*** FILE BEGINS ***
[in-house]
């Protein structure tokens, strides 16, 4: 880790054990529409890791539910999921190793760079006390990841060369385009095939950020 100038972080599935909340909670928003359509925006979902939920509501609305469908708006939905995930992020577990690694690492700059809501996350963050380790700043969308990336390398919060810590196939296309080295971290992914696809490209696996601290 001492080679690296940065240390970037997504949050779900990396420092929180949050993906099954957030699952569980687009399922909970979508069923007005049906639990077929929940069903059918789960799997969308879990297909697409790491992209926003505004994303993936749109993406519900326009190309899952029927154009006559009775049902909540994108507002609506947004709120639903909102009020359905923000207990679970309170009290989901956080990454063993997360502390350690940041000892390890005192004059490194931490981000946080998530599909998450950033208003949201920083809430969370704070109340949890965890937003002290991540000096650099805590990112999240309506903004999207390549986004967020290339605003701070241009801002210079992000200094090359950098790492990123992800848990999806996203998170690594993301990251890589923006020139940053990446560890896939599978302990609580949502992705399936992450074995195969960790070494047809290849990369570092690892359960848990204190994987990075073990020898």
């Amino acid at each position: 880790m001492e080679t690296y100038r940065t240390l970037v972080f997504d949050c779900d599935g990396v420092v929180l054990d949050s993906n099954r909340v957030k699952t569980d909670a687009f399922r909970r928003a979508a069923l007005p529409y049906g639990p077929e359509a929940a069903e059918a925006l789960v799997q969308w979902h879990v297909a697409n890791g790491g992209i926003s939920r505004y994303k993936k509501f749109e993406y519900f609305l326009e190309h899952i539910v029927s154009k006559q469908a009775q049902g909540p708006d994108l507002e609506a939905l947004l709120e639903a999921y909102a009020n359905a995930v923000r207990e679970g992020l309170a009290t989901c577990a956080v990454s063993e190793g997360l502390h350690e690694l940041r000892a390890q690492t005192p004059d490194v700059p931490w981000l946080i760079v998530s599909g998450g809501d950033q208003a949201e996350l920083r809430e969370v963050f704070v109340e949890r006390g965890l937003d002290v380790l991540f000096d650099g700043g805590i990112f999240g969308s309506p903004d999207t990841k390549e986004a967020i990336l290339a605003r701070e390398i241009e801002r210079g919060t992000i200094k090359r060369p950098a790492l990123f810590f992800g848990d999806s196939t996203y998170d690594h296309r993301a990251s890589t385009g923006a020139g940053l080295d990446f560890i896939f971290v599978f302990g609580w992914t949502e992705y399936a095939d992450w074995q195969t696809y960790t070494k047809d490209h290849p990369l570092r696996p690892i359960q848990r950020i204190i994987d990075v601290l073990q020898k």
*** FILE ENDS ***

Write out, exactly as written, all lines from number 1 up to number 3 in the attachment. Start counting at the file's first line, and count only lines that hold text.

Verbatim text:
[in-house]
């Protein structure tokens, strides 16, 4: 880790054990529409890791539910999921190793760079006390990841060369385009095939950020 100038972080599935909340909670928003359509925006979902939920509501609305469908708006939905995930992020577990690694690492700059809501996350963050380790700043969308990336390398919060810590196939296309080295971290992914696809490209696996601290 001492080679690296940065240390970037997504949050779900990396420092929180949050993906099954957030699952569980687009399922909970979508069923007005049906639990077929929940069903059918789960799997969308879990297909697409790491992209926003505004994303993936749109993406519900326009190309899952029927154009006559009775049902909540994108507002609506947004709120639903909102009020359905923000207990679970309170009290989901956080990454063993997360502390350690940041000892390890005192004059490194931490981000946080998530599909998450950033208003949201920083809430969370704070109340949890965890937003002290991540000096650099805590990112999240309506903004999207390549986004967020290339605003701070241009801002210079992000200094090359950098790492990123992800848990999806996203998170690594993301990251890589923006020139940053990446560890896939599978302990609580949502992705399936992450074995195969960790070494047809290849990369570092690892359960848990204190994987990075073990020898």
């Amino acid at each position: 880790m001492e080679t690296y100038r940065t240390l970037v972080f997504d949050c779900d599935g990396v420092v929180l054990d949050s993906n099954r909340v957030k699952t569980d909670a687009f399922r909970r928003a979508a069923l007005p529409y049906g639990p077929e359509a929940a069903e059918a925006l789960v799997q969308w979902h879990v297909a697409n890791g790491g992209i926003s939920r505004y994303k993936k509501f749109e993406y519900f609305l326009e190309h899952i539910v029927s154009k006559q469908a009775q049902g909540p708006d994108l507002e609506a939905l947004l709120e639903a999921y909102a009020n359905a995930v923000r207990e679970g992020l309170a009290t989901c577990a956080v990454s063993e190793g997360l502390h350690e690694l940041r000892a390890q690492t005192p004059d490194v700059p931490w981000l946080i760079v998530s599909g998450g809501d950033q208003a949201e996350l920083r809430e969370v963050f704070v109340e949890r006390g965890l937003d002290v380790l991540f000096d650099g700043g805590i990112f999240g969308s309506p903004d999207t990841k390549e986004a967020i990336l290339a605003r701070e390398i241009e801002r210079g919060t992000i200094k090359r060369p950098a790492l990123f810590f992800g848990d999806s196939t996203y998170d690594h296309r993301a990251s890589t385009g923006a020139g940053l080295d990446f560890i896939f971290v599978f302990g609580w992914t949502e992705y399936a095939d992450w074995q195969t696809y960790t070494k047809d490209h290849p990369l570092r696996p690892i359960q848990r950020i204190i994987d990075v601290l073990q020898k």